With the rising tide of nationalism and the negative likely impacts of Brexit on women, Sophie will talk about the need for feminist foreign policies.
There is a rising tide of nationalism that is fuelling isolationism, protectionism and militarism across the world. These developments, rooted in an anti-global sentiment, have been exacerbated by a programme of austerity measures that have reduced investment in public sector jobs and services disproportionately harming women. Globally, states are failing to close the gender gap and women’s workplace rights and reproductive rights are being rolled back. Unchecked, these trends will lead to even greater gender inequality and human rights abuses and make violent confrontations within and between states more likely.
Governments can never address the root causes of these trends through the prism of traditional foreign policy that is committed to preserving a clear distinction between “them and us” – UK nationals and foreign non-nationals. In particular, the government’s current stance over Brexit typifies the shortcomings of this approach, as does its discrimination against the Windrush generation, along with other knee jerk policies adopted by states to exclude migrants and refugees such as Donald Trump’s appalling family separation policy.
The traditional foreign policy model is fundamentally ill-equipped to address some of today’s most pressing challenges. In a world that is becoming increasingly interconnected, a new and transformative approach is needed that will redefine relationships at every level in our global society. A feminist foreign policy committed to a radical rethink founded on inclusivity, equality, and peace offers an alternative that can offer a more secure, fair and sustainable future for all.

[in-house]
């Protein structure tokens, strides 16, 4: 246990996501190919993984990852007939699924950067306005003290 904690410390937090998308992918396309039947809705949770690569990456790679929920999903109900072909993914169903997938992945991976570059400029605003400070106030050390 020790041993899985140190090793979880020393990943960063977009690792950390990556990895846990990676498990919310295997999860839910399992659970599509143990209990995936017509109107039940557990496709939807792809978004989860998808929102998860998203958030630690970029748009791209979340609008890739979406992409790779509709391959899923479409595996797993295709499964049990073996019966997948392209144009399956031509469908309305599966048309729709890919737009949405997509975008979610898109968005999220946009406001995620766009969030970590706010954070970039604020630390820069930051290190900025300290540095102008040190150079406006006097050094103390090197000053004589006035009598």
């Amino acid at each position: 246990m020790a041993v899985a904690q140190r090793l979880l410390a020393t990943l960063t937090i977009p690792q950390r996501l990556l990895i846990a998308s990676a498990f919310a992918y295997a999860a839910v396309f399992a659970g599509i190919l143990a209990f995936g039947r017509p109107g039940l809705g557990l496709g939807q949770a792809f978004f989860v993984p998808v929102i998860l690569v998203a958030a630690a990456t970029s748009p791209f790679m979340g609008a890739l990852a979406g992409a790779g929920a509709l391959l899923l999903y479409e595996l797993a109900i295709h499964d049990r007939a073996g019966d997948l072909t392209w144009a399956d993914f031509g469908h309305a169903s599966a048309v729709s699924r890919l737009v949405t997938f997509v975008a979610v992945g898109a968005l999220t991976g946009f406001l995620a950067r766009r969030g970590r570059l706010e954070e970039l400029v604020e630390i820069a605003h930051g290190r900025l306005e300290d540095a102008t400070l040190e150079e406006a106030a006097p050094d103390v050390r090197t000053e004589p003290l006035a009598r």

Sophie Walker is the Leader of the Women’s Equality Party. In 2016 she ran for London Mayor in and gathered a quarter of a million votes. In 2017 she contested Conservative MP and ‘men’s rights activist’ Philip Davies in Shipley.
A former Reuters correspondent of 20 years, Sophie came to politics via disability campaigning and activism, spurred to action after her daughter Grace was diagnosed with autism and met little support or understanding. Sophie is also an ambassador for the National Autistic Society and for IncludeMEtoo, a national charity supporting disabled children and their families from diverse backgrounds.
Nicola Lacey is School Professor of Law, Gender and Social Policy. She is an Honorary Fellow of New College Oxford and of University College Oxford; a Fellow of the British Academy; and a member of the Board of Trustees of the British Museum. In 2017 she was awarded a CBE for services to Law, Justice and Gender Politics.
The British Library of Political and Economic Science was founded in 1896, a year after the London School of Economics and Political Science. It has been based in the Lionel Robbins Building since 1978 and houses many world class collections, including The Women's Library.
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